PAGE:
Waste composting is one of the core principles of waste management. It is recommended due to its natural way of helping dispose of waste we generate in our homes. Basically, composting means taking all the waste we have, and letting it rot and decompose in a controlled way. It can be left to rot completely or partially and then used as manure.
Below are things you should know about composting;
- Composting waste acts as a soil conditioner, it creates rich humus that can be used on your garden or lawn. This thus helps to retain soil moisture and adds nutrients to the plants.
- Composting also helps you save money you’d have used to pay a waste clearance company to dispose of the waste. Almost 30% of all the home garbage can be used for composting.
- Plants require fertilizers in order to mature and thrive. However, the chemical fertilizers we commonly use are not eco friendly; but when we use compost waste we help save the environment by using eco friendly fertilizers.
- When you decide to compost waste, the first step will be to get a compost bin. Once you have that, you must always ensure that the waste you dump in there for composting is made of organic materials that can rot and decay easily.
- Usually, the waste dumped into the compost bin is categorized either as green or brown. Green means waste that has plenty of nitrogen, while brown means waste with plenty of carbon. As such, try and use a formula of 50/50, i.e. 50 % green, 50% brown.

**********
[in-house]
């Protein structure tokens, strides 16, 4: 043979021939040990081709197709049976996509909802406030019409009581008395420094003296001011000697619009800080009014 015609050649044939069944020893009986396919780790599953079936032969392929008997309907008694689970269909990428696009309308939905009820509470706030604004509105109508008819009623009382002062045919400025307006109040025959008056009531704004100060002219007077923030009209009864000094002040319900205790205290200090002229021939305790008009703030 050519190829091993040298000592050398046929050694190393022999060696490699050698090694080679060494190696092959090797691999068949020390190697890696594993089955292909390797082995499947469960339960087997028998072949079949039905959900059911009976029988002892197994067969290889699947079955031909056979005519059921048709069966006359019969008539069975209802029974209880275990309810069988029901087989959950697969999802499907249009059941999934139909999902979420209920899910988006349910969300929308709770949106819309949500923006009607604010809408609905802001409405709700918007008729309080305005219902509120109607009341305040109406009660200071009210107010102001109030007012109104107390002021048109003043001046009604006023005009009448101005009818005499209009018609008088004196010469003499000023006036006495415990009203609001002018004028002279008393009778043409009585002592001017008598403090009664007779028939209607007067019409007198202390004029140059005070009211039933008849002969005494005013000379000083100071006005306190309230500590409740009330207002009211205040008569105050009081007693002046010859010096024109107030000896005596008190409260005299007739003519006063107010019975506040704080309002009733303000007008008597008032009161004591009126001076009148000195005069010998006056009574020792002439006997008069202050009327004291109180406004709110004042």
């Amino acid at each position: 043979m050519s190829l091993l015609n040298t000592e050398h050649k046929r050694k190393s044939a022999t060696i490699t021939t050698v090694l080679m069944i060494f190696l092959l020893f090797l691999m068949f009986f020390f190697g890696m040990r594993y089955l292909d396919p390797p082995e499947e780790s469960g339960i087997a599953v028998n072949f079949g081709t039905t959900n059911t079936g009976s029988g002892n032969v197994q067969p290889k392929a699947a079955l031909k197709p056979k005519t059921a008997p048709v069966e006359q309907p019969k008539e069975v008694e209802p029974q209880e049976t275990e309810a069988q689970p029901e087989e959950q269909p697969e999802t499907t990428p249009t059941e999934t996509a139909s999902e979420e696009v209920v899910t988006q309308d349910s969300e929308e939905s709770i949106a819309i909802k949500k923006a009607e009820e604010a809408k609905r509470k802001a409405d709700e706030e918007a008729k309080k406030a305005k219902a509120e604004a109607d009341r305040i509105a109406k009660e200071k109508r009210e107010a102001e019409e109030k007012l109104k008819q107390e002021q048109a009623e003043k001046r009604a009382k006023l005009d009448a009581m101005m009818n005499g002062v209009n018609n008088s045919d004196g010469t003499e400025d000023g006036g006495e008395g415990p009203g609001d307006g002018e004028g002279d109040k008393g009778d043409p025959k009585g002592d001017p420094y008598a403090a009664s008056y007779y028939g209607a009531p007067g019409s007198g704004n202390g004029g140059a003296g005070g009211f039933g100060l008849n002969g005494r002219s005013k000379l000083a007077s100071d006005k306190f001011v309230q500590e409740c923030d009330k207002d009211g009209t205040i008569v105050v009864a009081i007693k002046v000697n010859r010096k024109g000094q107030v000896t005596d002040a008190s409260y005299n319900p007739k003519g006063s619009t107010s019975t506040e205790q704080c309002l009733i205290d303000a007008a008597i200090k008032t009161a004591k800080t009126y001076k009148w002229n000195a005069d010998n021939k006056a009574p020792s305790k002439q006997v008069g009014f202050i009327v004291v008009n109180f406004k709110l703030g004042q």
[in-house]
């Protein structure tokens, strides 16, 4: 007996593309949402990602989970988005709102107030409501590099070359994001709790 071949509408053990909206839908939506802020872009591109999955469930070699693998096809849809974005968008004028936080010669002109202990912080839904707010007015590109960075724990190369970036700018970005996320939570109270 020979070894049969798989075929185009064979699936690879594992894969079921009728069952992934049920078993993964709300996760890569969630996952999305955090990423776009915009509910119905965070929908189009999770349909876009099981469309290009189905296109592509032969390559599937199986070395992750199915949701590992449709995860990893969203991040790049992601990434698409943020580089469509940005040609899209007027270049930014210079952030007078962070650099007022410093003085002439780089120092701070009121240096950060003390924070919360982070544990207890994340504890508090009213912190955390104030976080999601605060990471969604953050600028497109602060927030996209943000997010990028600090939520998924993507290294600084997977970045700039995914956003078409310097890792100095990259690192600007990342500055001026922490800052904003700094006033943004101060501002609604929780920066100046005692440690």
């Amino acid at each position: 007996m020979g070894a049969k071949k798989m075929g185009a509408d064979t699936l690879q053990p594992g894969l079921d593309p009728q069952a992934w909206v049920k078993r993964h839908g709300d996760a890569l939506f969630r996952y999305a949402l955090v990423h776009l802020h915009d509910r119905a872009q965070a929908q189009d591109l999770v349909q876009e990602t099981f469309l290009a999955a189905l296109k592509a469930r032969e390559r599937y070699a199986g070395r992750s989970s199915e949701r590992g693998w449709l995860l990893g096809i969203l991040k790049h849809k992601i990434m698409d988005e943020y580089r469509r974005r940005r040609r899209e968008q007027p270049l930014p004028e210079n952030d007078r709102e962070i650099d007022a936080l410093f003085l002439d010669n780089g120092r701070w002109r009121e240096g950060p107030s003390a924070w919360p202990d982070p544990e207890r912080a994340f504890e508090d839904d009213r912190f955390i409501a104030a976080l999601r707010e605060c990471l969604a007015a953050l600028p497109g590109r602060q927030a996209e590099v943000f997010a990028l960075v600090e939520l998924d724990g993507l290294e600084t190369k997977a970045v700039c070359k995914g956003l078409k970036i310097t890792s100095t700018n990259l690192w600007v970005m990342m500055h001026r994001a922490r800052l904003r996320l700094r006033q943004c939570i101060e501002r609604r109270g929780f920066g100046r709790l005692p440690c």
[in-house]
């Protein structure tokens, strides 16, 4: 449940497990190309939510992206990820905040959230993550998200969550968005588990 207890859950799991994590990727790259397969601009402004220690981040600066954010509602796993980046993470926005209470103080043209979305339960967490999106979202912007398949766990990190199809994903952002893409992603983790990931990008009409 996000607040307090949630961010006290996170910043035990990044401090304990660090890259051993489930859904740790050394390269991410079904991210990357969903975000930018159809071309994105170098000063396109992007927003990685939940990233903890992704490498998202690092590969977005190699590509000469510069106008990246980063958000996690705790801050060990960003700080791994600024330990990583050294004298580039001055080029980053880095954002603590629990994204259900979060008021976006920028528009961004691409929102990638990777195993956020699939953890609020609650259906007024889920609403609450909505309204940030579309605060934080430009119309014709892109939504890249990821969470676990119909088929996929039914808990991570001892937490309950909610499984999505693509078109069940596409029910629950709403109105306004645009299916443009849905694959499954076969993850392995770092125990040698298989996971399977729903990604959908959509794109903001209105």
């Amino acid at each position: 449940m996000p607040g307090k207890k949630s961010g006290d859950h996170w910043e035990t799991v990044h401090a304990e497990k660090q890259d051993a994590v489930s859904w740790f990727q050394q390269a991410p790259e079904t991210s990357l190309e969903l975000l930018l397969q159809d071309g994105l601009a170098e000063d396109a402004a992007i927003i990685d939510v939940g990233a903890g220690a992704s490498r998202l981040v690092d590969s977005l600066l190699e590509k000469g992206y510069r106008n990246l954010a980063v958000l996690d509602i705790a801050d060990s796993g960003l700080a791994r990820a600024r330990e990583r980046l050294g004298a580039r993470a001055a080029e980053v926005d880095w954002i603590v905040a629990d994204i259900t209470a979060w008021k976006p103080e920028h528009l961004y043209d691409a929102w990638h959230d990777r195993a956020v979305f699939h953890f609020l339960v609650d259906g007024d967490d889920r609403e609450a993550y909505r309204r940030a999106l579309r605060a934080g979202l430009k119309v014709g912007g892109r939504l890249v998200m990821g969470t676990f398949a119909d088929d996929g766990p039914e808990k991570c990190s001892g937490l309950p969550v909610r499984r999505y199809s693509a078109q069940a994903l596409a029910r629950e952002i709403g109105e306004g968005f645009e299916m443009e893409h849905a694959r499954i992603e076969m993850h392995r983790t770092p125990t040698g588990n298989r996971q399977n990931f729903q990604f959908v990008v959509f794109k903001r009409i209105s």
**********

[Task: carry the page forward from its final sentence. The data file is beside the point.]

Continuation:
- Some of the most common green waste you can add includes fruit and vegetable peelings, coffee filters and grounds, fresh grass, hedges trimmed from your garden, and so on so forth.
- Brown waste on the other hand may include sawdust, dry leaves, hay and straw, shredded paper, egg shells, paper towels, animal hair and fur, to mention but a few.
- There are types of waste you should never try to add into the compost bin; oils, grease, dairy products like milk, eggs, pesticide containers, etc.
- When putting the waste into the compost pit, always chop it into smaller pieces so that it decomposes faster. Also, start with the greens at the bottom, and cover them with the brown waste. This not only hastens the decomposition, but also keeps off flies and any bad odor from the bin.